Caucasians are by far the most susceptible race for melanomas, as well as squamous cell and basal cell cancers. Hispanics have a lower incidence but represent the group at next highest risk. Asians and African-Americans have the lowest rates of skin cancer. For those populations, cutaneous melanomas arising from sun-exposed sites are uncommon but not unseen. All racial groups are equally likely to develop melanoma on the acral surfaces of the hands and feet or mucosal surfaces. Therefore, melanomas arising from these sites represent nearly all cases of melanoma in these more darkly pigmented racial groups.


Skin cancers that are confined to the skin at presentation and with adequate staging evaluation have a high rate of cure. The 10-year survival of patients with invasive melanomas that are 1 mm or less in thickness and that lack ulceration is 97%. Melanoma that is microscopically present in regional lymph nodes is associated with a 10-year survival of 50% to 60%; when macroscopic or clinically apparent lymph nodes are detected, the 10-year survival is only 30% to 40%. The presence of more distant metastatic disease is associated with only a 5% possibility of survival 10 years from initial recognition.

Etiology and Risk Factors

Genetic Predisposition

Although there are families in which melanoma can occur with high likelihood, an underlying genetic predisposition can only be found in 3% of all cases. The pedigrees have been identified because of their high likelihood of a mutation carrier developing melanoma. Lower-penetrance genotypes remain to be elucidated. Nonetheless, identification of the genes responsible for familial melanoma has greatly contributed to the understanding of the molecular pathophysiology of melanoma.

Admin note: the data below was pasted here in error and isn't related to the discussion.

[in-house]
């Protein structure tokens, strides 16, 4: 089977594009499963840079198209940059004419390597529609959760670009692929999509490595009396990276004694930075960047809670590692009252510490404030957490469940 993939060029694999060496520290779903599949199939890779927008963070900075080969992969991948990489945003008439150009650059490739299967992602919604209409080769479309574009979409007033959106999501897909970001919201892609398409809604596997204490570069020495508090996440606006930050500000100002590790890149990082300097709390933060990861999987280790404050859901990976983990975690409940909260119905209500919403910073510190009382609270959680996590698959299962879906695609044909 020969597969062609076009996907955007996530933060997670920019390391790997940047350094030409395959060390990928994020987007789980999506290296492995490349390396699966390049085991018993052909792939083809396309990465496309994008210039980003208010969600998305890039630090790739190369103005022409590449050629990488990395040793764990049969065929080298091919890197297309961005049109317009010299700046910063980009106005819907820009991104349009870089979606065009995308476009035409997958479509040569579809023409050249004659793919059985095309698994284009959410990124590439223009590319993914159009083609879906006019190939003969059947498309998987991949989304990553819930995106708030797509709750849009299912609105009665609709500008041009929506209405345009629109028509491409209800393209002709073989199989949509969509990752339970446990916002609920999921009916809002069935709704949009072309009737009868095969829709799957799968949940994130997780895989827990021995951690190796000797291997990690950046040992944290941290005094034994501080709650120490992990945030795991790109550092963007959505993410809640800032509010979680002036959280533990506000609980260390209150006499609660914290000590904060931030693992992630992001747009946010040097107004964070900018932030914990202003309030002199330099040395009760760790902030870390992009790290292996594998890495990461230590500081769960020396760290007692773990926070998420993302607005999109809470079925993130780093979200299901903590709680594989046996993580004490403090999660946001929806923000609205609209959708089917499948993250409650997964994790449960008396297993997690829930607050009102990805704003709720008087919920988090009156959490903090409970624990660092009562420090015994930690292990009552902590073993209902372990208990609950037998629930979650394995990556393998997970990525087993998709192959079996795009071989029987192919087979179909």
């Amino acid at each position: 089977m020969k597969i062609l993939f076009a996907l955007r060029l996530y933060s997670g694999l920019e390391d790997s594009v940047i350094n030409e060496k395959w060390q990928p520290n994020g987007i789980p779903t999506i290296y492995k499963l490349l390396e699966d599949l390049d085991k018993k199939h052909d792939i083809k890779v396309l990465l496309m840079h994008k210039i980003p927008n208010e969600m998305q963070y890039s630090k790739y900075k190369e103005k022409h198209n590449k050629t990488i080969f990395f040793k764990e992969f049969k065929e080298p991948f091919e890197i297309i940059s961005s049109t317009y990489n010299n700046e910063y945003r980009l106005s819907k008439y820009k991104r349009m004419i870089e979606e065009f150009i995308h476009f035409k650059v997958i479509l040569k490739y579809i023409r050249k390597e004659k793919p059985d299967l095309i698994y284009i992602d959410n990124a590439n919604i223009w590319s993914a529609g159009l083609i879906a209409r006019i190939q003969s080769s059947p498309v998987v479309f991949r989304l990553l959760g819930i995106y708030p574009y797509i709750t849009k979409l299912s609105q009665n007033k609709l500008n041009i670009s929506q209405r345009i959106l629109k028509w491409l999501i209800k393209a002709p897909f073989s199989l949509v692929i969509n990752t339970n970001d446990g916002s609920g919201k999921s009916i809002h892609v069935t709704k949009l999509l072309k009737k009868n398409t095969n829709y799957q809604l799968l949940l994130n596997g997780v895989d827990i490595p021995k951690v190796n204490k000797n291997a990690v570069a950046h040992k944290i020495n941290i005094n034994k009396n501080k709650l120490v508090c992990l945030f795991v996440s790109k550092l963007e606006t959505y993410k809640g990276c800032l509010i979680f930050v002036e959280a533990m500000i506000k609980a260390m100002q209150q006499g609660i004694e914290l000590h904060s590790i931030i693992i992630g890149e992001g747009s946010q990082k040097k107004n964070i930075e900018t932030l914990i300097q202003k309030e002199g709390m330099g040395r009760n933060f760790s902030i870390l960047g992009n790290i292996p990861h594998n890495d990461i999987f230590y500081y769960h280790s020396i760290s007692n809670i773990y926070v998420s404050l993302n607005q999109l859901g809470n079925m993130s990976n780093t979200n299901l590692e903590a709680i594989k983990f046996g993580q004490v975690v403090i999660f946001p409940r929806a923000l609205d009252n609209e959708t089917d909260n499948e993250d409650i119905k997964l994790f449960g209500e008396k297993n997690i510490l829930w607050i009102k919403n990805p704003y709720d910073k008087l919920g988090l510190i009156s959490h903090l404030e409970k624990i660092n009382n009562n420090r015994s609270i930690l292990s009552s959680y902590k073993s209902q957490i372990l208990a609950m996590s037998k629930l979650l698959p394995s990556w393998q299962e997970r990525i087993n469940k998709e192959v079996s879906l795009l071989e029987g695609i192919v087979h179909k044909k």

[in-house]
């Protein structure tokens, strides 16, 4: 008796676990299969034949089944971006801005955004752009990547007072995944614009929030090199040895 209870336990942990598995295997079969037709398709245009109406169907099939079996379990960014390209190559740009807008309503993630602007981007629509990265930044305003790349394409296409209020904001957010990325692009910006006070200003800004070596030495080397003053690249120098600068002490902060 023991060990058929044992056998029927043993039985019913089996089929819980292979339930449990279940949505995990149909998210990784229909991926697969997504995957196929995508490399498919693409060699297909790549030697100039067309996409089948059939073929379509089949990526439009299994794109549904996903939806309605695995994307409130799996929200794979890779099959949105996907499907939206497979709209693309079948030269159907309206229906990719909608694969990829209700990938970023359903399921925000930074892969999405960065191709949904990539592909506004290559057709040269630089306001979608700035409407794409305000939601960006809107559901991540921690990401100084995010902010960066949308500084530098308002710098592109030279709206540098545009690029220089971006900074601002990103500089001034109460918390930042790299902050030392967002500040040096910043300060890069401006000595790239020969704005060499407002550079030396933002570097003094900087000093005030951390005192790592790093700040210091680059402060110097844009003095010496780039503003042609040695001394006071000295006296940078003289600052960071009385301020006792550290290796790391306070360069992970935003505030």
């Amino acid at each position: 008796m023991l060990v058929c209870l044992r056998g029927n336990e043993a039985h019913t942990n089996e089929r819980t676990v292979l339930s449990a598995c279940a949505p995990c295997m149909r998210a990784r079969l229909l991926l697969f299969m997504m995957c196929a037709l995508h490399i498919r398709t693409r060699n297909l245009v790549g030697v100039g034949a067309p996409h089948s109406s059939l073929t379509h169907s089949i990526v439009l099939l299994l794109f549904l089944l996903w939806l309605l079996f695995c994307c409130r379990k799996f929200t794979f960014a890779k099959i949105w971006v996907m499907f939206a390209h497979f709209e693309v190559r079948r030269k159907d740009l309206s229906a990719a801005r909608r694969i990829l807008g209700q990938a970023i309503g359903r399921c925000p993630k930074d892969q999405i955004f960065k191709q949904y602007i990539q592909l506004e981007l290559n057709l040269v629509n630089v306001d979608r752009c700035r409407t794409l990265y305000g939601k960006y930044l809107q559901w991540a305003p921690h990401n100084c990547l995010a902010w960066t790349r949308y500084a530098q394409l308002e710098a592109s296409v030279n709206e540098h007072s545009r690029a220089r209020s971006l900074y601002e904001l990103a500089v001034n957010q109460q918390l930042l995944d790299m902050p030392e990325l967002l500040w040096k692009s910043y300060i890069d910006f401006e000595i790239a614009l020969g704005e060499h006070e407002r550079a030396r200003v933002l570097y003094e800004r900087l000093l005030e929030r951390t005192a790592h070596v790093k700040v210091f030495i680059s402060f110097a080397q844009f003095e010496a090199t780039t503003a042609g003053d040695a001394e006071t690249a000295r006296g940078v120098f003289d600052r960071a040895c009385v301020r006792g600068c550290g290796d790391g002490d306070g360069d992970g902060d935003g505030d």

The clinical observation that patients with multiple dysplastic nevi were at greater risk for melanoma and that many such patients came from families with multiple affected individuals provided the first insight into a melanoma progression model that might be accelerated based on inborn genetic abnormalities. Two highly related genes were discovered to harbor germline mutations in roughly 50% of melanoma pedigrees: CDKN2A and CDK4. CDKN2A enocodes two products via alternate splicing of messenger RNA: p16INK4A and p14ARF. Each of these tumor suppressor genes exerts an inhibitory effect on cell cycle progression.

Xeroderma pigmentosum (XP) is a rare inherited disorder in which DNA repair following UV damage is impaired. Mutations in XP genes A through G have been identified as the underlying molecular event. Squamous cell and basal cell carcinomas and melanoma are prevalent in this population at a young age. The near-complete penetrance of melanoma in these patients emphasizes the critical balance between UV-induced DNA damage and repair in risk for skin cancer. As DNA damage repair is mediated by a complex network of sensor and effector proteins, variability in the function of this system almost certainly underlies the variability in risk among the fair-skinned population.

Genetic variability in the melanocortin-1 receptor (MC1R) has been clearly implicated in pigmentation of skin and hair and, more recently, in melanoma predisposition. It has been known for decades that melanoma is more prevalent among fair-skinned individuals with red or blond hair. Furthermore, blondes with an inability to tan are at substantially greater risk of developing melanoma than those who tan readily. Polymorphisms, distinct from mutations, in MC1R appear to account for skin and hair color differences among Caucasians. It appears that individuals with melanocortin receptors that have a muted response to increased melanocortin expression following sun exposure suffer the greatest UV-induced genetic damage, leading to a greater risk of melanoma.

UV Exposure

Even the inheritance of CDKN2A and CDK4 mutations is insufficient to lead to melanoma in all carriers. It is clear that multiple genetic changes are required to give rise to invasive disease. UV damage is the best-described modifiable risk factor for melanoma, as well as squamous cell and basal cell skin cancers. It is believed that the acquired or somatic genetic changes that give rise to melanoma occur as a consequence of UV-induced genetic damage.